T'ai Tsung was a beneficent patron of religion and missionaries of all faiths had reason to be grateful for his tolerance and even hospitality. In AD 621 came to China the first representatives of the religion of Zoroaster, driven out of the land of its birth by the fierce onslaughts of the hosts of Islam. A little later, in AD 628, came the emissaries of the persecuting creed, including, it is said, an uncle of the Prophet himself, and Muhamadans and Magians settled down peaceably in the capital, Singanfu, where both a fire-temple and a mosque were erected, by permission of the Emperor. Three years later, AD 631, came Olupun, the missionary of Nestorian Christianity.
The Emperor was also sympathetically mindful of the social condition of the people. One day, paying a visit to the public prisons, he found two hundred and ninety criminals condemned to death. He at once sent them forth into the fields to assist in the harvest, accepting their word of honor to return when the work was done. To a man they justified their sovereign's trust and T'ai Tsung was so pleased at their fidelity that he forthwith set them free. Thereupon he made the rule that henceforth no Emperor should ratify a sentence of death until he had passed three days in abstinence, lest the lives of ignorant or innocent people should be sacrificed to the impulse or the passion of a moment.
T'ang's second emperor, T'ai-tsung, was a firm administrator, frugal at court but who invested in state-wide internal improvements. Under his rule T'ang spread, revenues were up, and China enjoyed its greatest reach with tribute states extending as much as five thousand miles west from its capital, Loyang.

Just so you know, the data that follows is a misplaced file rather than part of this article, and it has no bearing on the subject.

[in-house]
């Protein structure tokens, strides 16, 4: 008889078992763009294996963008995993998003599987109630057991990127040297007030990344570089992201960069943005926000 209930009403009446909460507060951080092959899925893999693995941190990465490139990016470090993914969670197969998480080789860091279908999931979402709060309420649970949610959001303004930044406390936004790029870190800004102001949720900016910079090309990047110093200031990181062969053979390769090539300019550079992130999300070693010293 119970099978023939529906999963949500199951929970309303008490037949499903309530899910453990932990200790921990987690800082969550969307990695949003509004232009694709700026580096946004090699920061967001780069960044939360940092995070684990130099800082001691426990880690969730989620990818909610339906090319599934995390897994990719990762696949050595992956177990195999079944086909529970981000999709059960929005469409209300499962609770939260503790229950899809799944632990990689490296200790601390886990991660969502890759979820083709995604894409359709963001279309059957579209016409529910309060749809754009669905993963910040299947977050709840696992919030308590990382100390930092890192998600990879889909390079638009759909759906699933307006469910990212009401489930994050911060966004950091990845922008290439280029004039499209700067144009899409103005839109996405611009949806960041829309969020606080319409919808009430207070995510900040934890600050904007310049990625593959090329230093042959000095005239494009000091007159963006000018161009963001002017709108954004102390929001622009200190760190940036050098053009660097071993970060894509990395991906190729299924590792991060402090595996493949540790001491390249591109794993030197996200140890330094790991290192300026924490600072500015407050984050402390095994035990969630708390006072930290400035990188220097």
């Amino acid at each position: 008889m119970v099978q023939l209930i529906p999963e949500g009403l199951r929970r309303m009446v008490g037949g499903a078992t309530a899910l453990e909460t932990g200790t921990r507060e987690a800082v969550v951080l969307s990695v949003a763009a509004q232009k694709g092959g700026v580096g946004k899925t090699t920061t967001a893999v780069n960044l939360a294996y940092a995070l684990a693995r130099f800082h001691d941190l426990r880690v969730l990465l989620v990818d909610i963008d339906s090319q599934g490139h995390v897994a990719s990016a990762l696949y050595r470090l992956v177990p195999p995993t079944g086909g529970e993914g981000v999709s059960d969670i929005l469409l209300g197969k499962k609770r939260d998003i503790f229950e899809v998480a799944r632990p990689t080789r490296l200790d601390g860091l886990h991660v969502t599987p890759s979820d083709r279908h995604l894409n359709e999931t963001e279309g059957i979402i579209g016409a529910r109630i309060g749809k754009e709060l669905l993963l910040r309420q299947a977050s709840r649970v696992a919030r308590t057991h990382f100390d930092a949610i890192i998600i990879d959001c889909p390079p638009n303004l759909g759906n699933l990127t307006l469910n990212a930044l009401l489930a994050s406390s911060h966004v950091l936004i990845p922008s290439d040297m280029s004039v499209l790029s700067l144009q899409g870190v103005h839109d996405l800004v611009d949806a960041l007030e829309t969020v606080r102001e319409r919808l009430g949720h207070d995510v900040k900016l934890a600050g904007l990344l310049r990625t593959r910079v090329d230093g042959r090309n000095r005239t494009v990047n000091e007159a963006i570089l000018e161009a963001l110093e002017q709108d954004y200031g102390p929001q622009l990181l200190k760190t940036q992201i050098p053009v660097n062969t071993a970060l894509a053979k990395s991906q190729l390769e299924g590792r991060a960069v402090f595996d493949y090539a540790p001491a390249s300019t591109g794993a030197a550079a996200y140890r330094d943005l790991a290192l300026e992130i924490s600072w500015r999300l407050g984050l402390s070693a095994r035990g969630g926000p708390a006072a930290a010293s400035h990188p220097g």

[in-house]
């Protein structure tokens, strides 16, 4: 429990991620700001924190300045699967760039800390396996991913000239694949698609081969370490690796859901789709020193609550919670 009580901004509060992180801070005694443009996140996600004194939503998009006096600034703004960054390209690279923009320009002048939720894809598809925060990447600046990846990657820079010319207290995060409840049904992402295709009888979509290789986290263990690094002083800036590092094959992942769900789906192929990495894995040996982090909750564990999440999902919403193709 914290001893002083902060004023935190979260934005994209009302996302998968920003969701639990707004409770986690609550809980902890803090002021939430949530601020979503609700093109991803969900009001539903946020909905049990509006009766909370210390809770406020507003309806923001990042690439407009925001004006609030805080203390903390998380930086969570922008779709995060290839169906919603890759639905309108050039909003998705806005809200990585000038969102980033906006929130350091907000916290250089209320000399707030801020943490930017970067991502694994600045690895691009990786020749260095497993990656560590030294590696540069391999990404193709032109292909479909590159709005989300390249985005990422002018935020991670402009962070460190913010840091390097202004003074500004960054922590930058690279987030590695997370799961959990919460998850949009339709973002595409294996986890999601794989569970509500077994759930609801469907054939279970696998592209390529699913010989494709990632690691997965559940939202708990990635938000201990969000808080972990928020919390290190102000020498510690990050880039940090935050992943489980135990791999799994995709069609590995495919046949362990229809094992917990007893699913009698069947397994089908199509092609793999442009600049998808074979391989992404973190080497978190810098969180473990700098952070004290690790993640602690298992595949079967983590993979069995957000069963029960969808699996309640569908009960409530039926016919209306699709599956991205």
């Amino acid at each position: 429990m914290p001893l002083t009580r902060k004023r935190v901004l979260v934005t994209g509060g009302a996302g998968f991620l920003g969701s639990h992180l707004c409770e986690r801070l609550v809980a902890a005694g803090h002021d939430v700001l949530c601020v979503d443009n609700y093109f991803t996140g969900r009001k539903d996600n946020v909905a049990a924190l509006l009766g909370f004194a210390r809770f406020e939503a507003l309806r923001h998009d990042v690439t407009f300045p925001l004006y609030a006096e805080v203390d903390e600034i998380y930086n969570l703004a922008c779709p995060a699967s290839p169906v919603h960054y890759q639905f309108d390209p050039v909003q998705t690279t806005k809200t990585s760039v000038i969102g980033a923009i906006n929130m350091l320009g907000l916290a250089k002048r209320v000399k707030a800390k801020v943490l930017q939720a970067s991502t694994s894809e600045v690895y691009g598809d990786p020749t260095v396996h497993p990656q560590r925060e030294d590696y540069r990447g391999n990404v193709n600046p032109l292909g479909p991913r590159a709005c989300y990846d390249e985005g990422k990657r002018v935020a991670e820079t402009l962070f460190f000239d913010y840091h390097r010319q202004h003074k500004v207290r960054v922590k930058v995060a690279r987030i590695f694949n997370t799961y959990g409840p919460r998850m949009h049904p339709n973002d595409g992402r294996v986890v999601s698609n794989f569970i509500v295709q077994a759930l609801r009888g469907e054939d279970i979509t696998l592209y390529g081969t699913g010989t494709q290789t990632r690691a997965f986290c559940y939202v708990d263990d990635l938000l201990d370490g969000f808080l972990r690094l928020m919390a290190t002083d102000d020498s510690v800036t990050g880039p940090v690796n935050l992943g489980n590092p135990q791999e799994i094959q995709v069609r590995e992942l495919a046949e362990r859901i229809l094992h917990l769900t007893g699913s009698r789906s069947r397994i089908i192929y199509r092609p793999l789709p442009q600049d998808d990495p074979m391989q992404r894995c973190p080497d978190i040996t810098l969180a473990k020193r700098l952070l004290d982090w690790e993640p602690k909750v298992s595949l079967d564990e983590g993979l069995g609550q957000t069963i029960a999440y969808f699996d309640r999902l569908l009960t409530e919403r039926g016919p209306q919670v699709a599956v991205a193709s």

But as was so often the case, what could be done, could be undone. T'ai-tsung's successor, Emperor Kao, was weak, dominated by his wife, the Empress Wu Chao. Empress Wu ensured her son would be the next emperor. She later had him banished and installed his brother, who then abdicated the throne. Seizing the moment, Wu declared herself China's first female emperor and embarked on a long and corrupt reign. She emptied the treasury on lavish ceremony and ill-considered foreign adventures, traded lovers openly, and executed those who displeased her. When she died in 705 at age 82, the country was in economic and political chaos, and the bureaucracy swelled with the addition of one thousand eunuchs.